The Cost of Living Diaries: Moving From the Bay Area to Madison, WI
"When we came to visit Madison, we looked at real estate prices just for fun and were blown away by what we discovered."
Have you thought of leaving the Bay Area because it’s too expensive? Interested in retiring someplace more affordable? Read on for the story of a couple who did just that — and loves it.
Name: Ada and Bob L.
Age: 68 and 70, respectively
Job in the Bay Area: Both of us worked for various computer hardware and software firms for over 30 years each.
Job in Madison: Retired!
Mortgage in Bay Area: $2,400 a month
Mortgage in Madison: $1,200 a month
What precipitated your move?
We had both retired and the cost of continuing to live in our home and the Bay Area was going to eat up our retirement savings. In addition, I had developed mobility issues (I need to use a walker and/or cane) and I couldn’t navigate the steps easily in our five-level house. I desperately needed a single-floor layout.
We couldn’t afford to buy a house anywhere in the immediate Bay Area. We would have had to move 40-50 miles to find anything remotely affordable.
Our daughter had come to UW-Madison for her graduate work and when we came to visit her, we looked at real estate prices (just for “fun”) and were blown away by what we discovered. I’m originally from Buffalo, NY, and loved Madison because it reminded me of Buffalo in many ways. Bob is originally from NYC and he really enjoyed the more peaceful aspects of Madison.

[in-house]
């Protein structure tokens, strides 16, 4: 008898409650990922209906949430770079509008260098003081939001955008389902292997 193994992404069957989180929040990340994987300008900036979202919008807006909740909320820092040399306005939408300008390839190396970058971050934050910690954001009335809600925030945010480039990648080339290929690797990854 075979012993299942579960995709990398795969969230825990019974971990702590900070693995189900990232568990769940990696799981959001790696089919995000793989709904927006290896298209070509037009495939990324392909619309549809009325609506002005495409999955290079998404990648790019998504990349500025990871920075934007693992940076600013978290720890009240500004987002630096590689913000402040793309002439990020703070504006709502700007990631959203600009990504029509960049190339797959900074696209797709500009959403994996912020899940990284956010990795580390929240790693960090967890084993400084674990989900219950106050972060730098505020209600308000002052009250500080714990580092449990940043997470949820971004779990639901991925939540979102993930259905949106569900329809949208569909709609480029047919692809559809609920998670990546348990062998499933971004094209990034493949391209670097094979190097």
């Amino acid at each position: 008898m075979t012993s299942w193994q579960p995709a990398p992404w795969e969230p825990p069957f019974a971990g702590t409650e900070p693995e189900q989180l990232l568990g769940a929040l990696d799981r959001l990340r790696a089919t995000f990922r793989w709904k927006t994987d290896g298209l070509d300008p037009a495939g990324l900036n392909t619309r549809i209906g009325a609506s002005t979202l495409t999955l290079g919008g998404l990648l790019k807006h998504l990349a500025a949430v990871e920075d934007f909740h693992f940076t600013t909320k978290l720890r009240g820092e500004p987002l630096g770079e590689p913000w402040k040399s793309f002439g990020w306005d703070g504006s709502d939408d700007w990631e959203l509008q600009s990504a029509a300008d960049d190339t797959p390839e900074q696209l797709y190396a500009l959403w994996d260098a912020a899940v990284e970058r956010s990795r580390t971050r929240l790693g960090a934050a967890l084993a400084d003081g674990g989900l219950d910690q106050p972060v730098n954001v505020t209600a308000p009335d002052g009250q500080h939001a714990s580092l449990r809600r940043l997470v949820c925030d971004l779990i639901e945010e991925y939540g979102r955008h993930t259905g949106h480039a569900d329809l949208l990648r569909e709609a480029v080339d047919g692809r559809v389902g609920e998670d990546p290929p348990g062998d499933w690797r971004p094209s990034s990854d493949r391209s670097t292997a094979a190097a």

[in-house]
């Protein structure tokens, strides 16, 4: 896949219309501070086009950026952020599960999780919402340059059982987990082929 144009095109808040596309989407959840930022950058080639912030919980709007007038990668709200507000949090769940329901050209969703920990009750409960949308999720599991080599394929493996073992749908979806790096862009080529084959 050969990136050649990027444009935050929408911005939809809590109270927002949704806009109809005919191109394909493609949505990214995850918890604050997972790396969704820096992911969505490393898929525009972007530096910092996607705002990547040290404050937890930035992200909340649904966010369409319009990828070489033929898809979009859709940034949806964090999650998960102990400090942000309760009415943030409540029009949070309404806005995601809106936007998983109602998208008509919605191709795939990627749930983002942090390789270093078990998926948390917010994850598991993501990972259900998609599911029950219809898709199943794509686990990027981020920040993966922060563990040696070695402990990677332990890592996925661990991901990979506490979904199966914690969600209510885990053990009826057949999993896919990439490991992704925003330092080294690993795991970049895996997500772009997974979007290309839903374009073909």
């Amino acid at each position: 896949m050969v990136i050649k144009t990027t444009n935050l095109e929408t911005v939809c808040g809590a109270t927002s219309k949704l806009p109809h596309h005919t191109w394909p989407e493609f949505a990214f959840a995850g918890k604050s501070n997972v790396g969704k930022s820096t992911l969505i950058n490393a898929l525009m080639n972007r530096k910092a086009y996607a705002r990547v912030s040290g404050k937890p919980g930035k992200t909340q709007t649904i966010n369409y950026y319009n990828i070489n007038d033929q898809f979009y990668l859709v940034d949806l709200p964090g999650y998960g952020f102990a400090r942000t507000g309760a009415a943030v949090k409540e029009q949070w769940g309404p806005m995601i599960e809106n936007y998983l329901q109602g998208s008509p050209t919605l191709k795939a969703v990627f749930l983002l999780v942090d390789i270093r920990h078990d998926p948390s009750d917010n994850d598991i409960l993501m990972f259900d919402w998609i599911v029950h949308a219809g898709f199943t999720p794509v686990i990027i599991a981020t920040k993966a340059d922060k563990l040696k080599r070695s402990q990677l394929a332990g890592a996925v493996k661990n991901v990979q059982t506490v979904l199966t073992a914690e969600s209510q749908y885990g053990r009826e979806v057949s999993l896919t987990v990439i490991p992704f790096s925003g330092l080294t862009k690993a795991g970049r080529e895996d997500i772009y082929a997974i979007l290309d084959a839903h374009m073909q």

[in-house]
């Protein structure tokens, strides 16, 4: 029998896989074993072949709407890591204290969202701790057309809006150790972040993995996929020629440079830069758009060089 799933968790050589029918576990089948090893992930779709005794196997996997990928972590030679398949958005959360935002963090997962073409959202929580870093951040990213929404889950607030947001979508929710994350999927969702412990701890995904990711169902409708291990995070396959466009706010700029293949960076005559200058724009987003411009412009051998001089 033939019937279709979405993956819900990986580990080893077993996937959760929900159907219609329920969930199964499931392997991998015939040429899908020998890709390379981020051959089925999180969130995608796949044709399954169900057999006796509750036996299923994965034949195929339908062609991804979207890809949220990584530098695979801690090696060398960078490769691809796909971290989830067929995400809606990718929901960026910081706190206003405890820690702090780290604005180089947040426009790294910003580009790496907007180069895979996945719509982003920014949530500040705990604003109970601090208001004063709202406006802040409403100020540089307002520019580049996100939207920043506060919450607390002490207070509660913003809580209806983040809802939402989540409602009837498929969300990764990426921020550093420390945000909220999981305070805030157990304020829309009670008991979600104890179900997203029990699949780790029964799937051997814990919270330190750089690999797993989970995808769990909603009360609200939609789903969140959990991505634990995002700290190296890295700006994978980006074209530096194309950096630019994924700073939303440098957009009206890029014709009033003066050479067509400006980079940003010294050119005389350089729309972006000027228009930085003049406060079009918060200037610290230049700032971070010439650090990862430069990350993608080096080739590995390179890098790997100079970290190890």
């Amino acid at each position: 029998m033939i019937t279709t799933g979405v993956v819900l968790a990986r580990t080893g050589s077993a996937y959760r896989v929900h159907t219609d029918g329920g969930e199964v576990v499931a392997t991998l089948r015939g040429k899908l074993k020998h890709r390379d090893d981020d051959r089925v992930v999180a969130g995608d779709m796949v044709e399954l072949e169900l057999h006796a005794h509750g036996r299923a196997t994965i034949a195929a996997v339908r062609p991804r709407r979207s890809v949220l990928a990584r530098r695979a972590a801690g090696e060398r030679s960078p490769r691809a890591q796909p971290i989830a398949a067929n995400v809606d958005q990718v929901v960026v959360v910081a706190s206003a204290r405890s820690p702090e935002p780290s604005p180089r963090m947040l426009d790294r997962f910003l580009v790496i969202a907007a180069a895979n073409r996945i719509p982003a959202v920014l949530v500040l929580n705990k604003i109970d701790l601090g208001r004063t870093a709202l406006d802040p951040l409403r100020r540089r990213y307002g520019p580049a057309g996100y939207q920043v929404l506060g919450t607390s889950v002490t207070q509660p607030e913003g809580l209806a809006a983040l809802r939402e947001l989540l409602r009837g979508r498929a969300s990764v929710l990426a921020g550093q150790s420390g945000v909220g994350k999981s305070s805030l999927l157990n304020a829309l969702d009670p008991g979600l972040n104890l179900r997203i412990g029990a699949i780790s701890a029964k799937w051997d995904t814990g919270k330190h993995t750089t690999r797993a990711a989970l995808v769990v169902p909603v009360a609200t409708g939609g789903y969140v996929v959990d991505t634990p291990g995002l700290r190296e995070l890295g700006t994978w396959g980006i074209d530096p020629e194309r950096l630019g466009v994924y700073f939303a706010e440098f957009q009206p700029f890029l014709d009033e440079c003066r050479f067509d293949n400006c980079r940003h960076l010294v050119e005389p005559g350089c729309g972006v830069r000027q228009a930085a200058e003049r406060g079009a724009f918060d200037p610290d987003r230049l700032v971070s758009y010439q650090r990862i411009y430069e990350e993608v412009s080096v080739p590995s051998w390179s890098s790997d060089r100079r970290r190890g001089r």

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Madison had everything we wanted! There’s lots of open space, culture (museums, concert hall, etc.), restaurants and easy driving. The cost of living in every respect was so much lower than the Bay Area and the people we met were wonderful.
Also, we missed the four seasons. Being retired, we knew that winter would not be difficult since we didn’t have to go to work every day, so it didn’t concern us.
We also discovered numerous organizations that we could join to meet people with the same interests. Groups like these did not exist (or were not easily accessible) in the Bay Area.
Best of all, we would be near our daughter while she finished her grad school stint. After that, we’d have a really wonderful place, with many friends, to spend our “golden years,” even if she leaves to go elsewhere.
As you were getting ready to move, how did you prepare for the difference in cost of living?
Preparing for a lower cost of living is sort of a no-brainer! However, it was a really good opportunity and motivator to downsize. Doing so was actually really invigorating
Other than downsizing, we had no real adjustments. It’s really nice to know you can have a higher quality of life for less money!
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What was it like looking for housing in Madison?
When we saw the low housing prices, we took one more step and looked at the cost of new houses.
Madison and surrounding areas had begun a bit of a housing boom and many new housing developments were going up. We identified a Wisconsin-based builder with an outstanding reputation (and many national-level awards) and worked with them to have a small ranch-style house custom-built for us in a suburb of Madison.